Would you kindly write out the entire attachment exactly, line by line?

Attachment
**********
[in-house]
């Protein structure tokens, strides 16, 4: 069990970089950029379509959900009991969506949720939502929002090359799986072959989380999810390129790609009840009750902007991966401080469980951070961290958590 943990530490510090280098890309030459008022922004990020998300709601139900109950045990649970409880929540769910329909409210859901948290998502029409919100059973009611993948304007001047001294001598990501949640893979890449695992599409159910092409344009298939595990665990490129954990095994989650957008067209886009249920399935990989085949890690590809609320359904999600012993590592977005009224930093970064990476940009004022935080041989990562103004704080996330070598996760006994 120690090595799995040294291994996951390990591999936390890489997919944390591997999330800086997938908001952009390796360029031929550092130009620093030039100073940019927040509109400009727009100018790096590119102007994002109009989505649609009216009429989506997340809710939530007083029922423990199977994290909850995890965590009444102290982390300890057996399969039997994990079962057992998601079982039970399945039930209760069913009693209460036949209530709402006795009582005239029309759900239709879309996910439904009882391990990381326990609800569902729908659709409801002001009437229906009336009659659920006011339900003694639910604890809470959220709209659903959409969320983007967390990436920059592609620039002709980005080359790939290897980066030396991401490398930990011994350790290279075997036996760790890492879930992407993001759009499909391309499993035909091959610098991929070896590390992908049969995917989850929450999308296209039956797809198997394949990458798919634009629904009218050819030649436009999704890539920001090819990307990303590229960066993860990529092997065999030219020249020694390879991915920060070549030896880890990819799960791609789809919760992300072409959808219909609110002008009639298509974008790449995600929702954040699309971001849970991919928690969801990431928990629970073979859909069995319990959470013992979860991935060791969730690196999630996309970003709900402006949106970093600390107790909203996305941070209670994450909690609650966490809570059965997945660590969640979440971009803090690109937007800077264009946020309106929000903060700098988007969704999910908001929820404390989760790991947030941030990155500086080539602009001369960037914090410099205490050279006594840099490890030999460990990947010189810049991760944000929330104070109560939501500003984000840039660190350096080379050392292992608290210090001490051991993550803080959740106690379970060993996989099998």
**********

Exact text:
[in-house]
């Protein structure tokens, strides 16, 4: 069990970089950029379509959900009991969506949720939502929002090359799986072959989380999810390129790609009840009750902007991966401080469980951070961290958590 943990530490510090280098890309030459008022922004990020998300709601139900109950045990649970409880929540769910329909409210859901948290998502029409919100059973009611993948304007001047001294001598990501949640893979890449695992599409159910092409344009298939595990665990490129954990095994989650957008067209886009249920399935990989085949890690590809609320359904999600012993590592977005009224930093970064990476940009004022935080041989990562103004704080996330070598996760006994 120690090595799995040294291994996951390990591999936390890489997919944390591997999330800086997938908001952009390796360029031929550092130009620093030039100073940019927040509109400009727009100018790096590119102007994002109009989505649609009216009429989506997340809710939530007083029922423990199977994290909850995890965590009444102290982390300890057996399969039997994990079962057992998601079982039970399945039930209760069913009693209460036949209530709402006795009582005239029309759900239709879309996910439904009882391990990381326990609800569902729908659709409801002001009437229906009336009659659920006011339900003694639910604890809470959220709209659903959409969320983007967390990436920059592609620039002709980005080359790939290897980066030396991401490398930990011994350790290279075997036996760790890492879930992407993001759009499909391309499993035909091959610098991929070896590390992908049969995917989850929450999308296209039956797809198997394949990458798919634009629904009218050819030649436009999704890539920001090819990307990303590229960066993860990529092997065999030219020249020694390879991915920060070549030896880890990819799960791609789809919760992300072409959808219909609110002008009639298509974008790449995600929702954040699309971001849970991919928690969801990431928990629970073979859909069995319990959470013992979860991935060791969730690196999630996309970003709900402006949106970093600390107790909203996305941070209670994450909690609650966490809570059965997945660590969640979440971009803090690109937007800077264009946020309106929000903060700098988007969704999910908001929820404390989760790991947030941030990155500086080539602009001369960037914090410099205490050279006594840099490890030999460990990947010189810049991760944000929330104070109560939501500003984000840039660190350096080379050392292992608290210090001490051991993550803080959740106690379970060993996989099998």